We are at the point where a computer can read a novel and spit out a high school book report that would both fool and impress most english teachers, and it can do it in seconds not days.
Not quite. It's very possible to do things that work part of the time, and allows for very nice demos. But the systems very easily blow a gasket on wrong parses, out-of-domain knowledge, etc. Roughly, there are three problems: we don't know how to operationally represent meaning, we don't know how to handle concepts that are fuzzy around the edges, which is the case of pretty much every concept out there, and we don't know how to introduce in a system all of the world knowledge a normal adult has.
Note that the advent of magnificient things like wikipedia certainly help, but as far as I know nobody is able to bootstrap a system from it yet.
There are also a lot of posts claiming the Turing test doesn't mean anything. However none of them I have read so far actually explain their statement, so I assume they are parroting their philosophy proffessor who was probably referring to Searle's Chinese translation room argument.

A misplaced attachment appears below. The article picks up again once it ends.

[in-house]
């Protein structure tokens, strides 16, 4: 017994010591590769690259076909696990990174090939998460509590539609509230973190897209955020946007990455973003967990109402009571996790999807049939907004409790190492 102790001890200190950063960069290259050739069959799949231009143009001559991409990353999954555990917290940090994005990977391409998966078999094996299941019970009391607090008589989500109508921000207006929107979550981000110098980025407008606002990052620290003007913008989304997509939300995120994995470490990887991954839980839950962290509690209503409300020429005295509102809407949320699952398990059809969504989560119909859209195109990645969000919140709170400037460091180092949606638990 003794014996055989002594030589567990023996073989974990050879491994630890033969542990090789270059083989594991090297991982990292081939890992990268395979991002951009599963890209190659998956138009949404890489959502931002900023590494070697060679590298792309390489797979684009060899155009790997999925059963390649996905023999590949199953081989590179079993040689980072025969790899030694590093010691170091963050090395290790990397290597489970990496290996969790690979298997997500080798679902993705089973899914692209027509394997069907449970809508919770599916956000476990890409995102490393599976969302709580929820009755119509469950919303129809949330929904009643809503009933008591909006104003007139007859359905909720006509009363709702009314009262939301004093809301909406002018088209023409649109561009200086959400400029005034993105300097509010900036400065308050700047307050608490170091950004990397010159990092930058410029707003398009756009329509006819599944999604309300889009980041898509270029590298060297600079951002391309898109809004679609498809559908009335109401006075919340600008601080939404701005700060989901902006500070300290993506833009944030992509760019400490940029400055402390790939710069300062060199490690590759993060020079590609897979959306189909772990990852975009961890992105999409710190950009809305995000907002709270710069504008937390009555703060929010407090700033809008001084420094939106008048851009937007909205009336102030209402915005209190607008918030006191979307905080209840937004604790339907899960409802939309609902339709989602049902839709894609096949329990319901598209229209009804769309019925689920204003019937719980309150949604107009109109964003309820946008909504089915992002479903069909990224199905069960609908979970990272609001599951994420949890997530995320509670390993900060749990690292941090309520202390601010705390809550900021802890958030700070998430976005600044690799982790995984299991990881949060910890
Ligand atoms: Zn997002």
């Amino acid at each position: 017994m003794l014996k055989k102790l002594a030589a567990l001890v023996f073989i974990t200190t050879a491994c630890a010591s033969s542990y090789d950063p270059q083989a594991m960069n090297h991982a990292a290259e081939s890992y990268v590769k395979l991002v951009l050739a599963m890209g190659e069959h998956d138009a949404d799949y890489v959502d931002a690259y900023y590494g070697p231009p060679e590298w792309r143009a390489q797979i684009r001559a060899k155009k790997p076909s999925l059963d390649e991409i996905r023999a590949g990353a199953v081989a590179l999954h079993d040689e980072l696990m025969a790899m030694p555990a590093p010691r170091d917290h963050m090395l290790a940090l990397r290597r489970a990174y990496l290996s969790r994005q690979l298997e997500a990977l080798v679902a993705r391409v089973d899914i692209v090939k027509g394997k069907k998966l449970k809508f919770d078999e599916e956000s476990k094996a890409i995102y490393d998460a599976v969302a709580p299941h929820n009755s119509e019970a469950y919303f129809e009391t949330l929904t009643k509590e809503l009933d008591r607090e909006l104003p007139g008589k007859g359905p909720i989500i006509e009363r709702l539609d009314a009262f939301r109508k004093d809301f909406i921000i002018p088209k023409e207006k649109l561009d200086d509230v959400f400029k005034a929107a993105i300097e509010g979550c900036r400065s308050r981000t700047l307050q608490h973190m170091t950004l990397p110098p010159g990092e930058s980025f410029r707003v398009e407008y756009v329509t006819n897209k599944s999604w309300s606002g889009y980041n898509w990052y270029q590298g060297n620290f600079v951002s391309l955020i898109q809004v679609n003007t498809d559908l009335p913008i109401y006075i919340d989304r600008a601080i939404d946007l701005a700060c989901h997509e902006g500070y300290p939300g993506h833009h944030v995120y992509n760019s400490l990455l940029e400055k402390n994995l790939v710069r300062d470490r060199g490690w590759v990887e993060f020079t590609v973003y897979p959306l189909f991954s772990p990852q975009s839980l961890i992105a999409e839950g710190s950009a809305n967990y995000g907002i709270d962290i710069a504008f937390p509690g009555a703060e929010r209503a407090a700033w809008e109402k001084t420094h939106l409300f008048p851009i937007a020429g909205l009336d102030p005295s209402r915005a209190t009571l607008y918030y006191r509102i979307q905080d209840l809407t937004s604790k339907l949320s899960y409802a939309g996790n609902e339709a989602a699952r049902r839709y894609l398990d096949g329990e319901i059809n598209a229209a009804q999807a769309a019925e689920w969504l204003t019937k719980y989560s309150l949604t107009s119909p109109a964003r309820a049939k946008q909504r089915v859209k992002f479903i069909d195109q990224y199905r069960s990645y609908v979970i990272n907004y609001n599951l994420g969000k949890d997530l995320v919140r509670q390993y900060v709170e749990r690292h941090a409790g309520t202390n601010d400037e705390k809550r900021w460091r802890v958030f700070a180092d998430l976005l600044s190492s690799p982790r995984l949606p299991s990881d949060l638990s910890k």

If you ever work in dialogue systems, you'll find out how adaptive humans are in a communicative context. It's, in fact, relatively easy to push a human to say things a particular way your system handles better, and he won't even notice. And that's because humans do it all the time. It's not a bad thing at all, and makes building efficient dialog systems for real tasks a tad easier. But it can shift the focus of the turing test from answering like a human to fooling a human, which is not the same problem at all and, annoyingly, a way easier and less interesting one.